guidance of the childs hand(s) to facilitate production
of a standard manual sign for expressive communication.
encourage the use of signs as expressive communication for the
child who is blind or deaf-blind.
Mariko is sitting in the swing. She shakes her legs when the
swing stops. Her big brother takes her hands and helps her sign
MORE (coactive signing) while saying "OK, you want to swing
some more. Ill push you."
Carlos is sitting at the lunch table. He searches for his milk
carton on the tray but cannot find it, so he touches his teacher.
She helps Carlos sign MILK (coactive signing) and then says
"The milk is on the counter, go get it" while she
signs MILK ON COUNTER GET IT as Carlos feels her hand movements
communication partner and child should be positioned so that
they are both comfortable and able to produce signs.
the communication partner may vary in relationship to the
child (i.e., beside the child, in front of the child, or behind
the child), he or she should remember to facilitate sign production
from the childs perspective. Care should be taken to
consider the childs dominant hand in the production
partners should differentiate between communication input
to the child and output of the child and use coactive signs
only to facilitate the childs expressive communication
who are visually impaired or who are not visually attentive
can kinesthetically feel signs being made tactilely. This may
help in the childs independent production of signs.
signing provides the child with a tactile- kinesthetic model
for promoting expressive communication.
signing may be used inappropriately and confused with tactile
signing may not be effective for children who do not like their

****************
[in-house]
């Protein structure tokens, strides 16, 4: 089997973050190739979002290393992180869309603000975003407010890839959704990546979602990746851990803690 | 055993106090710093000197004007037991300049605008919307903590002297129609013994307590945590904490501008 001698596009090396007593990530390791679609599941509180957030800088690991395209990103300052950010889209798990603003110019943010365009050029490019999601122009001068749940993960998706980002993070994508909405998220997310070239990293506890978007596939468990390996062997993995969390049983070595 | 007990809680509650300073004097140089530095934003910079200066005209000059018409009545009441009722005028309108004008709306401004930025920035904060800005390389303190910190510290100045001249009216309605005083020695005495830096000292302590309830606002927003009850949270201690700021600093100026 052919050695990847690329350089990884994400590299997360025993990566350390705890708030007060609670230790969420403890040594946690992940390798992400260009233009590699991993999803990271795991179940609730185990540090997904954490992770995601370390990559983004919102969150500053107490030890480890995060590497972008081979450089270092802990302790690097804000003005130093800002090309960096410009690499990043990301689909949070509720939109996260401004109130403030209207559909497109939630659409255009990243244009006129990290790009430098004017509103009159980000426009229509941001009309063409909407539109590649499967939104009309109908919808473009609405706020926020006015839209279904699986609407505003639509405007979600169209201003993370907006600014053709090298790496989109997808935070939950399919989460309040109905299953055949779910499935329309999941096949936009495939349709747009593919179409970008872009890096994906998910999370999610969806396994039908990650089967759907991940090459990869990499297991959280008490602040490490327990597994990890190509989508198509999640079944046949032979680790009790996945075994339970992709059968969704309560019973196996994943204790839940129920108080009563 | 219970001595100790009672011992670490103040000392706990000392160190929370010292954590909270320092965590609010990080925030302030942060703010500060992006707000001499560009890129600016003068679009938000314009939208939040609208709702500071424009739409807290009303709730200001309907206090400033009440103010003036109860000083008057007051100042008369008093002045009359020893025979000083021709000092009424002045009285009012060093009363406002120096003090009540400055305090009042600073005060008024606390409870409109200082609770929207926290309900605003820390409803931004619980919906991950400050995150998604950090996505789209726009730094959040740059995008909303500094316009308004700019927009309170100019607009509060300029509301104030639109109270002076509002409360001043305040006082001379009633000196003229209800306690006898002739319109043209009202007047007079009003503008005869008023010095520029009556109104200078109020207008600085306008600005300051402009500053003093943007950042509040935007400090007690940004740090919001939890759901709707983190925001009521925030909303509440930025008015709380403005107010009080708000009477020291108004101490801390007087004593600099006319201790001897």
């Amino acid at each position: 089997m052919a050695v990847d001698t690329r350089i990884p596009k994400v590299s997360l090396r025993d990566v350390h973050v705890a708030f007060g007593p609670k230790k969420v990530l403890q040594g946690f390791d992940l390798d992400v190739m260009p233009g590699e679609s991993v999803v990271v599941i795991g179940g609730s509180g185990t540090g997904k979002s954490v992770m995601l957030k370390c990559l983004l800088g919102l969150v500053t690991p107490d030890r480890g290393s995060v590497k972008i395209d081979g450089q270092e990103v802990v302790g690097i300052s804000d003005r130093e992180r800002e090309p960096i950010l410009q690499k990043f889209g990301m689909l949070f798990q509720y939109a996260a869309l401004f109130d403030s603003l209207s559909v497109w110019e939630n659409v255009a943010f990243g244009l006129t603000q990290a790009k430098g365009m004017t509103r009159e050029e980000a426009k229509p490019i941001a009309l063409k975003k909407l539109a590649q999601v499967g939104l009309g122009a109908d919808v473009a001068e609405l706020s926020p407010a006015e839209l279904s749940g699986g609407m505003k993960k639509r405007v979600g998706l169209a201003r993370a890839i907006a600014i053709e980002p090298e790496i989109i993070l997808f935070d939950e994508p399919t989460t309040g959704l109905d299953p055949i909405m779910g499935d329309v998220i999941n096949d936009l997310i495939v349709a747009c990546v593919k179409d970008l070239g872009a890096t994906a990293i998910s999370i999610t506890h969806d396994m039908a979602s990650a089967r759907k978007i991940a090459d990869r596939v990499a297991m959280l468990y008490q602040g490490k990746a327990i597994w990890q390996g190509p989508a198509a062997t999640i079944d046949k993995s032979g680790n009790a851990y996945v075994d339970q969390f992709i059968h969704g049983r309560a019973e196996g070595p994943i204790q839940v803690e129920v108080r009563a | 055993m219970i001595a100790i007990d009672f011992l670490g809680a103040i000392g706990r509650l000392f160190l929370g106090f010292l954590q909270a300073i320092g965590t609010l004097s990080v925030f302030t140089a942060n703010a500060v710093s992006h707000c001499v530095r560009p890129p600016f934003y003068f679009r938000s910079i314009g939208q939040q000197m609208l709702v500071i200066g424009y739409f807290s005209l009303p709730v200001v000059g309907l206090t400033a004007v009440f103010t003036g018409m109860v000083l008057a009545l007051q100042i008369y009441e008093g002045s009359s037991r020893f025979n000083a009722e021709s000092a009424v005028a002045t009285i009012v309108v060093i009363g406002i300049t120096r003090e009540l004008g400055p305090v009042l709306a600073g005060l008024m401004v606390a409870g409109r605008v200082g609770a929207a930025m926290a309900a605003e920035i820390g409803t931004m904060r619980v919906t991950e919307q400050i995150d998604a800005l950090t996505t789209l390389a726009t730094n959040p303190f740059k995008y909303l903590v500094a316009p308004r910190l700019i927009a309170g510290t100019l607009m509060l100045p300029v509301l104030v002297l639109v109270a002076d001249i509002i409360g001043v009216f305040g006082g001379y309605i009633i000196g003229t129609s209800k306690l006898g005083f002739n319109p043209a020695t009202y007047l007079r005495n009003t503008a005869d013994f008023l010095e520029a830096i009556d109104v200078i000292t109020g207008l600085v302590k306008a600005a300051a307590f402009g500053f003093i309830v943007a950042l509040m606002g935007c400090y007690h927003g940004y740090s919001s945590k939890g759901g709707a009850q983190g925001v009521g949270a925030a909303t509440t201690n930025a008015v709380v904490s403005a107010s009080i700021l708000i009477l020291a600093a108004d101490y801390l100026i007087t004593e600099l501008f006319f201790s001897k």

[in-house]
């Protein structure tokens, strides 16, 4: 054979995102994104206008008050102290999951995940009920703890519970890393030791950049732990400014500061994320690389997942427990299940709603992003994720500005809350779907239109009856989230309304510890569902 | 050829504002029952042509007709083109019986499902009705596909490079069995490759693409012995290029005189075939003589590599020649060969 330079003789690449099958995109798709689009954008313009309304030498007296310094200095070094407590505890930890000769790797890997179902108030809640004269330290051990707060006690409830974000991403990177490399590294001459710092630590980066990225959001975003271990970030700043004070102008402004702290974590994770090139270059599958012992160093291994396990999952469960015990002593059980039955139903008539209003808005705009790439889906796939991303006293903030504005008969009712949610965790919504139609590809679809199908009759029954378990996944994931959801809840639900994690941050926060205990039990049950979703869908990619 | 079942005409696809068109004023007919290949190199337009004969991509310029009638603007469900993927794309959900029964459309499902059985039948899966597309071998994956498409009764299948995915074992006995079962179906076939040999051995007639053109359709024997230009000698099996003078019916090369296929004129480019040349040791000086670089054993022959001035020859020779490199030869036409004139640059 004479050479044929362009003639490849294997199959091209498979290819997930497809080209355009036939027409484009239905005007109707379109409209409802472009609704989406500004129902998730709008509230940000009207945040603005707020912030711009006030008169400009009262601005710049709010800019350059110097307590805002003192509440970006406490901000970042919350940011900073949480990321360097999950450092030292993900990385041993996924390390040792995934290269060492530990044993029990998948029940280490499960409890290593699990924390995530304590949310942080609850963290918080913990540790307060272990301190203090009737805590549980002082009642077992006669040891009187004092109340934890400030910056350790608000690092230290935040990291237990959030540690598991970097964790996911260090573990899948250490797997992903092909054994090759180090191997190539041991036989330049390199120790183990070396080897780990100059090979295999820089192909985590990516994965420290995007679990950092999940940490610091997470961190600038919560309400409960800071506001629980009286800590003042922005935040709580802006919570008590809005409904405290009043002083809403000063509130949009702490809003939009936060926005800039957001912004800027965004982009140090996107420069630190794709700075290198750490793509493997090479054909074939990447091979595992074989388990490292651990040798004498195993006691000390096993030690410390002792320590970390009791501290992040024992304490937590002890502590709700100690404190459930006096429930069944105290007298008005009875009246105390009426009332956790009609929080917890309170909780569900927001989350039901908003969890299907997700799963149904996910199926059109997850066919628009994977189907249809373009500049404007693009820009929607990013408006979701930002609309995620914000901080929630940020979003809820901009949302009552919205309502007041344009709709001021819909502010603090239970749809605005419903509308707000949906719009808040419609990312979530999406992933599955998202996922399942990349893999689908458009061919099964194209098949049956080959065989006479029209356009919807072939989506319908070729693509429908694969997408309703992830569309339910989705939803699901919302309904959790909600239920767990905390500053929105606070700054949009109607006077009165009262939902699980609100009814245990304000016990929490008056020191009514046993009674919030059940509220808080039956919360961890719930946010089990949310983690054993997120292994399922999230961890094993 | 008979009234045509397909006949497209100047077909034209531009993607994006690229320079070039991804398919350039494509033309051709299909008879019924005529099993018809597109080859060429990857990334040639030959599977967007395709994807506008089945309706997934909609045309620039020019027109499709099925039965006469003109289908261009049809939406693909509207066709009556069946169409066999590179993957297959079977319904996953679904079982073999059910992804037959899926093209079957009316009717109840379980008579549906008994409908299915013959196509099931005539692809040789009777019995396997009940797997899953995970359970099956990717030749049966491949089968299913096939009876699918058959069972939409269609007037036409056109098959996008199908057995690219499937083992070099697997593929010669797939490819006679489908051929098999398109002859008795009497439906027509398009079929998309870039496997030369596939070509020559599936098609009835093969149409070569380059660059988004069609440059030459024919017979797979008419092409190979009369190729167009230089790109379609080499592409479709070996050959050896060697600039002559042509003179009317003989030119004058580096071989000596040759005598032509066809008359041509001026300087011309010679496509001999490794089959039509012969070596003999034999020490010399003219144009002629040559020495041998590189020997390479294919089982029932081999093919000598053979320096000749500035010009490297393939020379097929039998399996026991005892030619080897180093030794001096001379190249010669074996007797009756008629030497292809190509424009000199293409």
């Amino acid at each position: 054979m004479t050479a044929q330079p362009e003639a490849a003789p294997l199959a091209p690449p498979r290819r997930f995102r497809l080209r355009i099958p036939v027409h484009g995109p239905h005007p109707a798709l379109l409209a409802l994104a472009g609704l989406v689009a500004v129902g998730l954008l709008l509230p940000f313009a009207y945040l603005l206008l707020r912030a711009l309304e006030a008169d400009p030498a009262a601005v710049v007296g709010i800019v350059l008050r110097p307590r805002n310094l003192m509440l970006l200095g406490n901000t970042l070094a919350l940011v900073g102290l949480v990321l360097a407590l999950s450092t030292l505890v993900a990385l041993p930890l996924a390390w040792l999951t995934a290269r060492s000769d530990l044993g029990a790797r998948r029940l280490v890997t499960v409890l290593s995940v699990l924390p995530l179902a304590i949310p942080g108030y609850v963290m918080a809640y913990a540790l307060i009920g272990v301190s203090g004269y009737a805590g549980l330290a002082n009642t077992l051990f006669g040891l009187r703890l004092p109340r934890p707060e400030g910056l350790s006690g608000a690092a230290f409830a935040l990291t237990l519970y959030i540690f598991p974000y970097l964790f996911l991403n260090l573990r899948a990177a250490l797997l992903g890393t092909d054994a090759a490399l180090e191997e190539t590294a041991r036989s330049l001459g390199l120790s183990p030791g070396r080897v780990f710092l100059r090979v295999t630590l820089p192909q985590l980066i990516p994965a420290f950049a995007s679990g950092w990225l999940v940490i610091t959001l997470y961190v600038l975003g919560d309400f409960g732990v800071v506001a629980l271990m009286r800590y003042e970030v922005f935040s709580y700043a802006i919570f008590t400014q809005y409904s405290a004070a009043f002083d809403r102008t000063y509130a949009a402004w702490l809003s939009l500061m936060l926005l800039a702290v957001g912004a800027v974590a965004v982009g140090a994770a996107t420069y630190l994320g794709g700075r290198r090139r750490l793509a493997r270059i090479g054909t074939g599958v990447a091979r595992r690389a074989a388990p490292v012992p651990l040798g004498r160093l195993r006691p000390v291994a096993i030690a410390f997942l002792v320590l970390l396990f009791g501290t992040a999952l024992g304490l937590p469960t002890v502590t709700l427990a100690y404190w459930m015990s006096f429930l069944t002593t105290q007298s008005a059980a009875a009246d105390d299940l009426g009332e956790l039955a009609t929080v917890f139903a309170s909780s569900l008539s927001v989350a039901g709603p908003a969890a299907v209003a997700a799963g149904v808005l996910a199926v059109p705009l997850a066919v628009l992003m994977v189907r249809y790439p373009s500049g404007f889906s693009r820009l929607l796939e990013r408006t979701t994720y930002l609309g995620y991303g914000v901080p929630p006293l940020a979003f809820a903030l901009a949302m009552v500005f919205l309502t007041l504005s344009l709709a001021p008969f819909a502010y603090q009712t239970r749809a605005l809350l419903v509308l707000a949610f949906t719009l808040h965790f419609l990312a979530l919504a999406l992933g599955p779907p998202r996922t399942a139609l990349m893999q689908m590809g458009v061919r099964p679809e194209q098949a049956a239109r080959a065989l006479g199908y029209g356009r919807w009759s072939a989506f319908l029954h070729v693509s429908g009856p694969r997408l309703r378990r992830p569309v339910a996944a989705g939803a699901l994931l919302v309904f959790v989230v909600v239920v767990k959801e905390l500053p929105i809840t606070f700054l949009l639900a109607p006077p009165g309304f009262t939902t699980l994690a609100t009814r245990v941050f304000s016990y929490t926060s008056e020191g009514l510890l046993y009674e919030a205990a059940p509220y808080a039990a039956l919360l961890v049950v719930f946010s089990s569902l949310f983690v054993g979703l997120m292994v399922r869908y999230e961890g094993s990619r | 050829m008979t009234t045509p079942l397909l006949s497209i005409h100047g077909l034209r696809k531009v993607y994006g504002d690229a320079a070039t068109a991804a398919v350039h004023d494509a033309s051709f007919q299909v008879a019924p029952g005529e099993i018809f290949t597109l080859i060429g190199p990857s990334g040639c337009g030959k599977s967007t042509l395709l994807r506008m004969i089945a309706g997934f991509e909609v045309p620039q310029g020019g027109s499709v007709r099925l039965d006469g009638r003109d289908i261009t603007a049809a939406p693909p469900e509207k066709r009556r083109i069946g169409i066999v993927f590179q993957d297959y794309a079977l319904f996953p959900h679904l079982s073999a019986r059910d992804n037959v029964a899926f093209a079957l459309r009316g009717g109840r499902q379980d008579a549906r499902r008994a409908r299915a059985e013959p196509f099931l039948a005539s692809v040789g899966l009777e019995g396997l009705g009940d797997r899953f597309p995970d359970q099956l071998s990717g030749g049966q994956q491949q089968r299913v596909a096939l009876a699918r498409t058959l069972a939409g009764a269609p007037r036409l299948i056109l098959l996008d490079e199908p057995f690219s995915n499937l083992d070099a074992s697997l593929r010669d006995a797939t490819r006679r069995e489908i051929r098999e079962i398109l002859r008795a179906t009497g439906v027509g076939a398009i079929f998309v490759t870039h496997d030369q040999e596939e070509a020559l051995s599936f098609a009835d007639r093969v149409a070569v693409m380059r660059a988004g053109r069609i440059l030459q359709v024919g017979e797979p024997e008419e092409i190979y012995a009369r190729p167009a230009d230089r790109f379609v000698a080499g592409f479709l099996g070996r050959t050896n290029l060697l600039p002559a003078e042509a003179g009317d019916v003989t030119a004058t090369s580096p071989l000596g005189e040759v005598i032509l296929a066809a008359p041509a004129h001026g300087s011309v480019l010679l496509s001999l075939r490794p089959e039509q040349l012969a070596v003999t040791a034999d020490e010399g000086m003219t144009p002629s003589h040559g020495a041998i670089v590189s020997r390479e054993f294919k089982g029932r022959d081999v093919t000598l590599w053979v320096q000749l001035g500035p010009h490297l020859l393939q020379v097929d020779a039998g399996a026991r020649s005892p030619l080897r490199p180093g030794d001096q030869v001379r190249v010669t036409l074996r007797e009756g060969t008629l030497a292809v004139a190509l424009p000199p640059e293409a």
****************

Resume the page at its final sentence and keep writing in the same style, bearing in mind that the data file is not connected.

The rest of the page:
hands to be held and manipulated or who are limited in arm and
use of coactive signing may result in some children being dependent
on physical prompts to produce signs.
may have difficulty differentiating between messages from a
communication partner (input) and when communication partner
is facilitating the childs response (output). A child
will be confused if coactive signs are used for both receptive
and expressive communication purposes.
coactive signing, communication partners may confuse the direction
and movements of a sign and produce the sign from their own
perspectives and not from the childs perspective.
partners may reverse signs by using their dominant hands to
mold the childs nondominant hand to produce a sign. This
reversal be confusing and lead to the childs incorrect
production of the sign.
all manual signs can be produced accurately in a non-visual
manner coactively, (e.g., signs that require finger movements
such as WAIT).
Signing represents a synthesis of information from Project
SALUTEs focus groups, National Advisory Co, staff activities,
and a review of relevant literature such as the following bibliography.
Here for Examples